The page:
RSM Kenya

WHT on Rental Income

WITHHOLDING TAX ON RENTAL INCOME

Rental Payments to a Resident Landlord

The Finance Act 2016 introduced the provision of levying withholding tax (WHT) on rental income whereby a tenant or an agent, appointed in writing by the Commissioner, is required to withhold 10% WHT on all rental payments (including premium or similar consideration) made to a resident landlord for the use or occupation of immovable property. This is an advance tax, and the landlord will be able to offset the amount deducted against the final tax liability. The Act also gives powers to the Commissioner to appoint tenants as withholding tax agents in respect of rental payments.

Rental Payments to a Non-Resident Landlord

Where a rental payment is made to a non-resident landlord not having a permanent establishment in Kenya for the use of immovable property, the tenant or agent is required to withhold tax at 30% on the payment. This provision has always been in existence, and the WHT deducted is the final tax on the nonresident landlord.

General Provisions in Relation to WHT on Rental Income

The Commissioner shall appoint withholding agents and notify them in writing of the requirement to withhold tax on rental payments, which notices can also be sent through electronic means. In our view, the target will be large tenants and property agents. A Public Notice on the operation of this was issued by the Kenya Revenue Authority (KRA) in November 2016.

WHT is deductible at the time of payment and must be remitted to KRA by the 20th day of the subsequent month using the iTax portal.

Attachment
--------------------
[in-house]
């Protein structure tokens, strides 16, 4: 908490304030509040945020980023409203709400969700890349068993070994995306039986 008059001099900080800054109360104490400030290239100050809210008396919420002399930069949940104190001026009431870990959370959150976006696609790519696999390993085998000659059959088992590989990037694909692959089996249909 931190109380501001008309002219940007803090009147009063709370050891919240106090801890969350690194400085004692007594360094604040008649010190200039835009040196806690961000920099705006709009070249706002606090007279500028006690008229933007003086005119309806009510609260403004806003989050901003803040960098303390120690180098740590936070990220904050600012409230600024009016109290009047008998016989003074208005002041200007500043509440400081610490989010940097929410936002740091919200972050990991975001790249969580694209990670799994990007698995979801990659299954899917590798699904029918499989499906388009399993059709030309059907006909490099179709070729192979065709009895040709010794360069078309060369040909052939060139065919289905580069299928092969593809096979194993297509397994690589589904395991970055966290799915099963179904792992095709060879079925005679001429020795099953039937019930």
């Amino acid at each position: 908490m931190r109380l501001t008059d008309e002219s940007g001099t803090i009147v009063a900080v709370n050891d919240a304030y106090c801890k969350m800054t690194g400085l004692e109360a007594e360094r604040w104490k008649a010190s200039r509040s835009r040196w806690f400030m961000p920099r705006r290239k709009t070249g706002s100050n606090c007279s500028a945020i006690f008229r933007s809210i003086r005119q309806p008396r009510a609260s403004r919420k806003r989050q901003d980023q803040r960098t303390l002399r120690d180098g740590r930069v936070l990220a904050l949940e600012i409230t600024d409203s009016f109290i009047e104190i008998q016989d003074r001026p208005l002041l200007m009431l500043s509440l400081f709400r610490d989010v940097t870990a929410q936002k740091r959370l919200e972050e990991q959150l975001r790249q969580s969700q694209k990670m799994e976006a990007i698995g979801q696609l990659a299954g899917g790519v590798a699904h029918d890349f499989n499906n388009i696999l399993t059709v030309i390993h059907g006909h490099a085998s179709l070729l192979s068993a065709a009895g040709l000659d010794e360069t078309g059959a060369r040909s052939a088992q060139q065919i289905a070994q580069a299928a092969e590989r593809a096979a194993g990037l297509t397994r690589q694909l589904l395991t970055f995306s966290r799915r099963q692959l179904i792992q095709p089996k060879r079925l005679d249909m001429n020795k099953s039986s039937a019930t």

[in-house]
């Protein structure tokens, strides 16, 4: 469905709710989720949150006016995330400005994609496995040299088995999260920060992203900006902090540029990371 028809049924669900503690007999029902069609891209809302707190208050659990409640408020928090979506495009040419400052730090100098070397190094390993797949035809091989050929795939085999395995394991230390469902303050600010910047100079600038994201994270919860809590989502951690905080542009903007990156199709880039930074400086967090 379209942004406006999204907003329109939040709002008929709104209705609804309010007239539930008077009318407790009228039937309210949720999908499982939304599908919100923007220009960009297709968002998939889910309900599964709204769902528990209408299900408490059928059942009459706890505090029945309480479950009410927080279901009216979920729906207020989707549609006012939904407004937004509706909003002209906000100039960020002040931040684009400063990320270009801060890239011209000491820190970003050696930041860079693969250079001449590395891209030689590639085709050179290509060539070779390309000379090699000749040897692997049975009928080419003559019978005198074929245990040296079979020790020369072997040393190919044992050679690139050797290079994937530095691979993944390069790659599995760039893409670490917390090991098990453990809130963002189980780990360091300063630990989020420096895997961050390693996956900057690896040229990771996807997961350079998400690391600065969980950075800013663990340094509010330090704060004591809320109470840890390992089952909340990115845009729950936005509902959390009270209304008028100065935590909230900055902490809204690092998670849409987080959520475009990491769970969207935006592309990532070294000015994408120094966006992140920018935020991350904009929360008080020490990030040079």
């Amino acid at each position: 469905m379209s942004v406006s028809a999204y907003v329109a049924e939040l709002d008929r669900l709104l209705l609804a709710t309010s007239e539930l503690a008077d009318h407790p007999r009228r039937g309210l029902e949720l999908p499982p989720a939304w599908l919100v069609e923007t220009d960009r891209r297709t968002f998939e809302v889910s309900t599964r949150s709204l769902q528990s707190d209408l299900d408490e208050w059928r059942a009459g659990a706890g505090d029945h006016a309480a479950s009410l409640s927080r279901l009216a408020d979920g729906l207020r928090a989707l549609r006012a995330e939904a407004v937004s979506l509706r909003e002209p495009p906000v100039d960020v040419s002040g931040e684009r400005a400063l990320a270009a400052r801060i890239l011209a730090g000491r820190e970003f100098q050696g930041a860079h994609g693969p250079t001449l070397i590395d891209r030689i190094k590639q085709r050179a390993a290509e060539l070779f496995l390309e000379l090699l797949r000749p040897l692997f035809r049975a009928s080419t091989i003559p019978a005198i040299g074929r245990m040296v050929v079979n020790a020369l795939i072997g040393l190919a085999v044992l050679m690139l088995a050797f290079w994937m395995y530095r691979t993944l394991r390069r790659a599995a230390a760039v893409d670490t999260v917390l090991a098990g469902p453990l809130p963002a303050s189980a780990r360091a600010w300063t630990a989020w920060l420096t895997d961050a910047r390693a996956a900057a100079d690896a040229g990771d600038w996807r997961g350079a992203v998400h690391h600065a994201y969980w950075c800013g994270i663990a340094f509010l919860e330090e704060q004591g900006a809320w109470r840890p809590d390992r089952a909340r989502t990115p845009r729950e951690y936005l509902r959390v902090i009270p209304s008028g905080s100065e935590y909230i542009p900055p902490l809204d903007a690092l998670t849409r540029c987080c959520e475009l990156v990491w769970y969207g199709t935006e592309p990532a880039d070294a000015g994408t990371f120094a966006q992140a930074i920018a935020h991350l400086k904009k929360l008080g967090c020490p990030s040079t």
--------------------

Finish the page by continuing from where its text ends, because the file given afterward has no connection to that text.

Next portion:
Failure by an appointed agent to deduct and remit WHT will result in a penalty of 10% of the tax due and interest at the rate of 1% of per month until the tax is paid. The interest is capped at the value of the principal tax, while the withholding tax penalty is limited to Shs 1 million.

Currently, there is no clarity on how the 10% tax on residential rental income will be paid, where the annual rental income is less than Shs 10 million and the landlord has opted to pay the 10% rate, and WHT is deducted at source. Our view is that an application will have to be made to the Commissioner to off-set the tax deducted at source i.e. WHT against the 10% residential rental income payable monthly.

Where properties are highly leveraged and the interest and other property costs exceed the rental income, there will be an overpayment of tax, for which a refund application will have to be made to the Commissioner for the refund of the overpaid tax.

Download here: WHT on Rental Income

Refer to our caveat here

Authors

Ashif Kassam
Executive Chairman

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